D532 |
Martin Binder, Christian Engelmann, Afshin Sadeghikhah, Mario Schirmer, Peter Krebs, Rudolf Liedl, and Marc Walther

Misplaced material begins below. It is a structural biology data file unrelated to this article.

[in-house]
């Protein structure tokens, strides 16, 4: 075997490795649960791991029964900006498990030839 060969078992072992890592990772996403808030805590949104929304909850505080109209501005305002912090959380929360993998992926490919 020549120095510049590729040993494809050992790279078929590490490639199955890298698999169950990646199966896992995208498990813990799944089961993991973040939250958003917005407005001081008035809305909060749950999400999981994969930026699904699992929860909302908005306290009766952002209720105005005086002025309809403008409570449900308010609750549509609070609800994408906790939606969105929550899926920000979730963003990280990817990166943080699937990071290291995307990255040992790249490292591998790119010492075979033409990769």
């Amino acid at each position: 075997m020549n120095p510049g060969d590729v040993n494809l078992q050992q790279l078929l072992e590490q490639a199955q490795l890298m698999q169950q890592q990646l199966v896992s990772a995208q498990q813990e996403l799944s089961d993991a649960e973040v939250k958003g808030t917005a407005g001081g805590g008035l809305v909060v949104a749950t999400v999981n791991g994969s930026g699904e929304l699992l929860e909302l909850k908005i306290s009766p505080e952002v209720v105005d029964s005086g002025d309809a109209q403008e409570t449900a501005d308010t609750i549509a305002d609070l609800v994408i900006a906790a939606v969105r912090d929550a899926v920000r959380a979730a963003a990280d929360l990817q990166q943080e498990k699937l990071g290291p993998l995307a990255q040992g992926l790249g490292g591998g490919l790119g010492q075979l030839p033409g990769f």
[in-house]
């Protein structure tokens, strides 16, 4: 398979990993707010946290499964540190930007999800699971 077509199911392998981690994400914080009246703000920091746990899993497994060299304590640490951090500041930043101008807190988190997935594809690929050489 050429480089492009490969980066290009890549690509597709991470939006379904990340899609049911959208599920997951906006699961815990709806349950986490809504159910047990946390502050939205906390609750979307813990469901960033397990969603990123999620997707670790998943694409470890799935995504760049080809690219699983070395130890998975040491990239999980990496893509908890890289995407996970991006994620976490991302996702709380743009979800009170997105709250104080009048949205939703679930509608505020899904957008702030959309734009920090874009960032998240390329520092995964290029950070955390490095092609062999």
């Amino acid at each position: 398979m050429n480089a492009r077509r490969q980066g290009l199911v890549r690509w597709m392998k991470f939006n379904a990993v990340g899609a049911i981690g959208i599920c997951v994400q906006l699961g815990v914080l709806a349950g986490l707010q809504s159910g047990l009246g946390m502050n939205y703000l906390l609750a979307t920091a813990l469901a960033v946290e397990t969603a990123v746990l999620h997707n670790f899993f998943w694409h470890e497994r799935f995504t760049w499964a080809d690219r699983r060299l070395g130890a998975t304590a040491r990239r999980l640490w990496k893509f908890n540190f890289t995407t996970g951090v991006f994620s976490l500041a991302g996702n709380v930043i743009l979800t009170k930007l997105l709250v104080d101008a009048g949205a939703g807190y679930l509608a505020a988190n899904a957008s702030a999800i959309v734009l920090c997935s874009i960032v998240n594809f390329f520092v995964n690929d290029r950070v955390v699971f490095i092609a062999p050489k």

At the current time, cities harbor more than 4 billion inhabitants. According to the United Nations’ projections, an increment by 2.5 billion is expected until mid-century. This will create enormous stresses to the water resource management in urban regions, including detrimental impacts on both groundwater quantity and quality. For instance, leakages from aging urban sewer network systems may lead to uncontrolled recharge and contamination. Sewer-borne contaminants cover a broad bandwidth of substances including pathogenic microbiota, nutrients and emerging contaminants. These substances may be highly persistent and accumulate in the subsurface over time. This, in turn, may pose a long-term threat to urban ecosystems. Hence, understanding the spatiotemporal distribution of sewer-borne plumes within the subsurface is of strategic importance. Sewer failures may include, among others, pipe blockades, local collapses and smaller cracks, as well as leaking joints between pipe segments. The intensity of sewer exfiltration to the soil and eventually to the aquifers depends on a variety of influencing factors, including pipe diameter and failure type as well as pipe burial depth and distance to the groundwater table. In this context, this study’s specific aim is to investigate the effect of selected vadose zone and aquifer properties and of failure characteristics on the final shape of sewer contaminant plumes to eventually delineate groundwater contamination characteristics solely from sewer network properties.